Table 1. First Week to Show an Increase Over Two Consecutive Previous Weeks and Peak Week for Key Surveillance Indicators of COVID-19, by COVID-19 Epidemic Wave, Japan, from Week 8, 2020 to Week 7, 2021 (as at February 28, 2021)a.

1) No. positive cases 2) No. tests 3) Test positivity 4) Average no. hospitalized cases 5) Average no. hospitalized severe cases 6) No. deaths
First wave
First week with increase over two consecutive weeks* 8 8 8 8 8 14
Peak week 15 20 8, 15 18 18 18**
Second wave
First week with increase over two consecutive weeks 25 24 25 27 30 31
Peak week 32 33 30, 31 33 34 35
Third wave
First week with increase over two consecutive weeks 41 43*** 42 45 43 47
Peak week 1 3 53 3 3 5
a the first week to show an increase over two consecutive previous weeks is when the indicator’s value for week X is greater than that for week X-1, and that for week X-1 is greater than that for week X-2. Surveillance indicators are 1) the number of SARS-CoV-2 positive cases; 2) the number of SARS-CoV-2 tests; 3) test positivity (number of SARS-CoV-2 positive cases divided by number of SARS-CoV-2 tests); 4) weekly average number of prevalent hospitalized COVID-19 cases; 5) weekly average number of prevalent hospitalized severe COVID-19 cases; and 6) number of COVID-19 deaths. All weeks are calendar weeks as defined by https://www.niid.go.jp/niid/ja/calendar.html.
*data available from week 6.
**excludes batch report in week 17 (https://www.mhlw.go.jp/stf/covid-19/open-data.html)
***excludes batch report in week 40 (https://www.mhlw.go.jp/stf/covid-19/open-data.html)
Figure 1. Number of SARS-CoV-2-positive cases (black bars), number of SARS-CoV-2 tests (white bars), and test positivity (number of SARS-CoV-2-positive cases divided by number of SARS-CoV-2 tests, black line), by week, week 3, 2020 to week 7, 2021, Japan. Number of SARS-CoV-2-positive cases is multiplied by 10 for easier viewing. Week 40 includes delayed batch reporting of number of tests (https://www.mhlw.go.jp/stf/covid-19/open-data.html).
Figure 2. Number of COVID-19 deaths (black bars), weekly average number of prevalent hospitalized severe COVID-19 cases (white bars), and weekly average number of prevalent hospitalized COVID-19 cases (black line), by week, week 7, 2020 to week 7, 2021, Japan. Week 17 includes delayed batch reporting of COVID-19 deaths (https://www.mhlw.go.jp/stf/covid-19/open-data.html).

The second wave

The decline in indicators was short-lived; the numbers of notifications, tests, and test positivity began to rise again in June (Table 1 and Figure 1), and the hospitalization indicators and deaths increased in July (Table 1 and Figure 2). In fact, notifications and clusters were already beginning to increase in parts of Tokyo Prefecture in late May, and Tokyo was seeing a rise in the numbers of notifications, tests, and test positivity from late May (11)―even though international travel restrictions remained and domestic travel was still limited for the Kanto Region and Tokyo residents. Fortunately for Tokyo, while there were more notifications in the summer, the prefecture experienced considerably fewer severe cases than in the spring (11). While this trend was also observed nationally overall (Figure 2), the western metropolis Osaka faced a similar burden of severe cases during the first and second waves, and Aichi and Okinawa prefectures experienced considerably more severe cases than in the spring (10), (12), with both declaring a prefectural state of emergency in August. Similar to the spring, however, the overall COVID-19 burden was lower in rural prefectures with a low population density (3), (9), (10). Nationally, all indicators increased in July, peaked during late July through August, declined in September, and plateaued through the first half of October; notably, case notifications and hospitalizations never declined to the levels in May (Table 1, Figure 1 and 2).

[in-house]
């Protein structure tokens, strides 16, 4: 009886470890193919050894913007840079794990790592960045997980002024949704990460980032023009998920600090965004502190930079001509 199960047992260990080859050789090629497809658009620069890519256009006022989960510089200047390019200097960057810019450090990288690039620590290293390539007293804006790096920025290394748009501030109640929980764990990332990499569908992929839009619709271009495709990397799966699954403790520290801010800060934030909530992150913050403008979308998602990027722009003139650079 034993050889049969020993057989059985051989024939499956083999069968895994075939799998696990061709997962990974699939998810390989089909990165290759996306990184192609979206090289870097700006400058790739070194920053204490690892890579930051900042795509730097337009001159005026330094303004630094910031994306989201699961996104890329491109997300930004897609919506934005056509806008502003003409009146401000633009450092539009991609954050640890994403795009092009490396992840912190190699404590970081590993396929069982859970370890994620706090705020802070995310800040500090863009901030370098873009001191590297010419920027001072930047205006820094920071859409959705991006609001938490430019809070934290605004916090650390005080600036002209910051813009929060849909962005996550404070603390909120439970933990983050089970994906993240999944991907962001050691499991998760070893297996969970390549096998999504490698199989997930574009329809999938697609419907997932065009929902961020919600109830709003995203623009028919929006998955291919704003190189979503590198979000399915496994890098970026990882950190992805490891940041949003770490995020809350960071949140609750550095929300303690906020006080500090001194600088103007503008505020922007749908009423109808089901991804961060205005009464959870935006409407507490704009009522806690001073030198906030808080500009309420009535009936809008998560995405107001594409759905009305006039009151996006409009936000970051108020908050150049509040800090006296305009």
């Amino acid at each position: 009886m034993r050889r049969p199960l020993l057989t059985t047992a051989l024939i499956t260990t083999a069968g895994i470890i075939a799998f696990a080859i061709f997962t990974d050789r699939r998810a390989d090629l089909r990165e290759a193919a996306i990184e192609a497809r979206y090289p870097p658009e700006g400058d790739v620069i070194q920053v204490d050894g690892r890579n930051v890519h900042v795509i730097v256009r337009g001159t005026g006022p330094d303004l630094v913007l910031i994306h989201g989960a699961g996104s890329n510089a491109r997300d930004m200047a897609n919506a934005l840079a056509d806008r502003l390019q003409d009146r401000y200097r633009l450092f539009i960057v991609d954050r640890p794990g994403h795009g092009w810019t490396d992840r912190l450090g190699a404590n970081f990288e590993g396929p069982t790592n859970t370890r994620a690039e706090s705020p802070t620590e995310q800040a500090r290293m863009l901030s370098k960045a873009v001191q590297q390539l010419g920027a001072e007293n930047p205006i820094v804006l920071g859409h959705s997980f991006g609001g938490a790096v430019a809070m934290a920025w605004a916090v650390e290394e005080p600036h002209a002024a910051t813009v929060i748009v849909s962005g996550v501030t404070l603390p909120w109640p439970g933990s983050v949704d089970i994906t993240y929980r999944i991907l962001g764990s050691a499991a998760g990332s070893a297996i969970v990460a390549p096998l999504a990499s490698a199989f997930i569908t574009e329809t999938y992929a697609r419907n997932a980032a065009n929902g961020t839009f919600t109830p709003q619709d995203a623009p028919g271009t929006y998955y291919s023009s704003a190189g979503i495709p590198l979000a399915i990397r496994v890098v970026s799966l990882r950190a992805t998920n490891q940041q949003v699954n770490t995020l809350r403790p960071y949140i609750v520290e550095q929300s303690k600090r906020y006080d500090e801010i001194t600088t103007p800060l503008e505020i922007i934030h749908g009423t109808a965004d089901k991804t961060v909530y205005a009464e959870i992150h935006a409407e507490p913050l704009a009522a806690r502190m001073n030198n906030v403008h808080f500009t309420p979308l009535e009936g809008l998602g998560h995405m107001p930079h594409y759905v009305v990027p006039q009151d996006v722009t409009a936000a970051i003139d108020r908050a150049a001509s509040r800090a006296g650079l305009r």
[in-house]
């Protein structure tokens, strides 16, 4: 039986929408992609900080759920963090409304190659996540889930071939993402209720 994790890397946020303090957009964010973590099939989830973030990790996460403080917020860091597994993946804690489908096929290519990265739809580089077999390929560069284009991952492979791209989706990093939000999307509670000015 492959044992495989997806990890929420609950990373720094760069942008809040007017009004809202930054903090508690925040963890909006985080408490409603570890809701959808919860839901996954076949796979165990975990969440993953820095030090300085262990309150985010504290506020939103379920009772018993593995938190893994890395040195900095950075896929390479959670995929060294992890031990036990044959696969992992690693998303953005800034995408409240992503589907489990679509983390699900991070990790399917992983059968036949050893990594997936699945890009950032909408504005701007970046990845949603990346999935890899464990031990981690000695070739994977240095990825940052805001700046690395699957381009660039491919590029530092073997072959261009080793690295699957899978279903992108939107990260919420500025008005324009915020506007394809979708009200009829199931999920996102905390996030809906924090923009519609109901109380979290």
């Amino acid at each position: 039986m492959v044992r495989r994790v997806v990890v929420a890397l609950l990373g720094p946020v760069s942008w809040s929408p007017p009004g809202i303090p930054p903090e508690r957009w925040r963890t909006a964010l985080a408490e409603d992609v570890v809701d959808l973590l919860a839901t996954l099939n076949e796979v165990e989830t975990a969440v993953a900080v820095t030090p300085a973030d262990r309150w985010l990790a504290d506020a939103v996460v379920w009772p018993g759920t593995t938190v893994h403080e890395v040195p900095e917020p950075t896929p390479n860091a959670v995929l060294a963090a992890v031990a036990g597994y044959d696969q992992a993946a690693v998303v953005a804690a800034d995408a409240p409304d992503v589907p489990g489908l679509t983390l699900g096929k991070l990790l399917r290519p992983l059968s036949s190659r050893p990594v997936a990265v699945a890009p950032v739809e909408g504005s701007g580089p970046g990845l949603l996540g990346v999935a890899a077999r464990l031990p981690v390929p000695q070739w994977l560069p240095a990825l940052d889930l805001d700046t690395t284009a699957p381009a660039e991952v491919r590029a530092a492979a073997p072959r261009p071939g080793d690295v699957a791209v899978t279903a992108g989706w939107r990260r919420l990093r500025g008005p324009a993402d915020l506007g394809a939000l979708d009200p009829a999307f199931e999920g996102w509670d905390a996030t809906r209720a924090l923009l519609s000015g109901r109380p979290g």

A notable change during summer 2020 was the substantial increase in tests (3), (10), likely leading to increased ascertainment of milder cases, who were more likely to be young. In fact, while notifications and tests both increased in the second wave, test positivity declined substantially in the summer (Figure 1). Another change during the summer was the lower COVID-19 mortality (Figure 2; mortality remained lower even if including the number of deaths one month after the end of each wave to account for the time lag in the occurrence of deaths). Importantly, however, severe and fatal cases continued to be skewed toward the elderly, particularly affecting older men (3), (9), (10).

The third wave